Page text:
At Google, change is constant. But how we managed and messaged change wasn’t always working. So we developed a simple framework to rethink reorgs and it starts by asking “Do we even need this change?”
There is no single way that Google manages internal change, like a reorganization. But we’ve been piloting a new approach that has been used in different parts of the company, impacting thousands of Googlers.
Research shows that over two-thirds of organizational change efforts fail to deliver on their intended goals. We studied some of the classic change management models, but to be most effective, these models assume you know what you’re transforming into. But at Google, we often don’t have a static endstate were looking for; we need to maintain a fluidity in our structures to support the pace of our business.
We needed to start the dialogue around change earlier and force important questions, starting with “does this change actually need to happen?” We came up with a four-step approach to business-driven organizational change we call "ChangeRules." Four analytical questions drivethis approach:
We started by testing this approach with a customer-supporting group and we quickly realizedthe leadership team wasn’t aligned on why they needed to change. So we spent time initially discussing what problem we were solving and we involved our managers in what the changes to the service model would be. This approach resulted in 100% of managers understanding the change and 80% of their teams understanding the change (up from 50%), resulting in a 90% adoption rate.
We’ve also seen the model help us avoid a reorganization. In one instance, a new leader took over an existing org and wanted to move things around. But in using this framework, we asked why any change needed to happen and what the desired future state was. We determined that a reorganization would not actually help the leader move the organization where they wanted.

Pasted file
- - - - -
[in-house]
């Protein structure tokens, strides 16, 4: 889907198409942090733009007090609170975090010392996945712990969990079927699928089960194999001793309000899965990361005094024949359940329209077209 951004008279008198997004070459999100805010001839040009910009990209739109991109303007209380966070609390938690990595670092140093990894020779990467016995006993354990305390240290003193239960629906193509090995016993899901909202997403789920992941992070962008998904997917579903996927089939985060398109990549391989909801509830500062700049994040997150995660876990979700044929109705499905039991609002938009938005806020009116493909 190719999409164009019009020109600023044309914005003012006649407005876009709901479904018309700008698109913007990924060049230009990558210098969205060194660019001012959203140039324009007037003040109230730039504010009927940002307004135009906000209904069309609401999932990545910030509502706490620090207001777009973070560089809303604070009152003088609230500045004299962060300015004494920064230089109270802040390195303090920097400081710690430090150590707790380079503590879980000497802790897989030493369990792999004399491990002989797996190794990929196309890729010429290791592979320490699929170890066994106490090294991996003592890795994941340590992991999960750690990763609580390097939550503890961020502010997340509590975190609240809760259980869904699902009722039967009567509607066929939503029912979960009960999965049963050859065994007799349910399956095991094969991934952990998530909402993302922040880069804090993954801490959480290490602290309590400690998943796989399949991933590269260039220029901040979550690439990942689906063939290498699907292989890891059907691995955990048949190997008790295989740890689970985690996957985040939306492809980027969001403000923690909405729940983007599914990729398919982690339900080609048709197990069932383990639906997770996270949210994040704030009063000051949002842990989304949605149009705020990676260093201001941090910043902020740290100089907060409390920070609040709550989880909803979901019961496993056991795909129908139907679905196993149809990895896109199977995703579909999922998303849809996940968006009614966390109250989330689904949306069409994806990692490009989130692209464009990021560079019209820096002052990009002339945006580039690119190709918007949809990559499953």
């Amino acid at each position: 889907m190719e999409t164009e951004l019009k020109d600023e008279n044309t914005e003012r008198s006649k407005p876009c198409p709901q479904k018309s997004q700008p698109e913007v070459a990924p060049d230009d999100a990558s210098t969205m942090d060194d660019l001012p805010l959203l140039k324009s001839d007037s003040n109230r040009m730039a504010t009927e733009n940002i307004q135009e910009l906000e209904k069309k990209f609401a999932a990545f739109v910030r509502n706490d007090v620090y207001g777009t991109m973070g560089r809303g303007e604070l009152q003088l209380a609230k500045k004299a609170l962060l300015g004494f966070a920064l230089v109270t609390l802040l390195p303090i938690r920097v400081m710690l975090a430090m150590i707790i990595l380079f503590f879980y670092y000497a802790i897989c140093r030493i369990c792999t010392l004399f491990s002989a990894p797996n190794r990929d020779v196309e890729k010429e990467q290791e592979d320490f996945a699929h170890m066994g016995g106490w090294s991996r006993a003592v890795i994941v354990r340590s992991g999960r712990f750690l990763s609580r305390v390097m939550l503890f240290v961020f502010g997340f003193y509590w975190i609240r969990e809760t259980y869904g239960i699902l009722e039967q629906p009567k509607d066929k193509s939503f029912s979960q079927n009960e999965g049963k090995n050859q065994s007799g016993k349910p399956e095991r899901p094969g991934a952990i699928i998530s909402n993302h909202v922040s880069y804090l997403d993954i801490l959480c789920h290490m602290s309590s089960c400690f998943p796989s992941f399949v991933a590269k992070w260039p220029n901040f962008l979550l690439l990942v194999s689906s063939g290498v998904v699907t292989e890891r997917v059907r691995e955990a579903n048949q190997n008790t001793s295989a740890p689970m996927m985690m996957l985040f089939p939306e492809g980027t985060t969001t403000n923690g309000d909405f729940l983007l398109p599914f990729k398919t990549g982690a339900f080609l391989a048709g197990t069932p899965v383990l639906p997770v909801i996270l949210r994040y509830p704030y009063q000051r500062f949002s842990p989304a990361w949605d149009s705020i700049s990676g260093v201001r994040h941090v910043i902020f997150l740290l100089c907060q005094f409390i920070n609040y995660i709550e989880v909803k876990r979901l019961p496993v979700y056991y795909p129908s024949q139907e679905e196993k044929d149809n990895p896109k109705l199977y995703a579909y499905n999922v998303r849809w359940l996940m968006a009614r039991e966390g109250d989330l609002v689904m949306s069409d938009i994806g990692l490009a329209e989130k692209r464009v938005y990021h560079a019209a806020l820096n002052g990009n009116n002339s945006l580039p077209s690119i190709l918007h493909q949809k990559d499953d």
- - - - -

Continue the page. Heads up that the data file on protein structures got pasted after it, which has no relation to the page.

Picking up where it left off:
But once you decide to make a change, how do you make it stick? When we use this framework, we do three things to “give legs to change efforts and improve outcomes:
1. Start with the “why” and “what.” As one of our leaders said, “Change is constant, but this framework allows us to test and clarify strategic business decisions before they are finalized.”
2. Go slow to go fast. As early as possible, involve employees in creating solutions, rather than just sharing decisions, and you’ll front load the toughest conversations and make it easier to bring everyone along.
3. Commit to landing, not just launching. Be sure you’re focused on effecting the change, not just announcing it.
After, how do you know if you’ve been successful? Determine what you’re looking to achieve and measure before making a change. You can measure organizational health metrics (e.g. employee surveys, skills development, attrition) as well as business performance (e.g. customer satisfaction, product adoption rates).
To thrive, companies must be open to change, and equally open to rethinking how they approach change management. Asking the right questions and involving all stakeholders in the process is a framework that can help companies evolve.
This blog was originally posted on re:Work blog.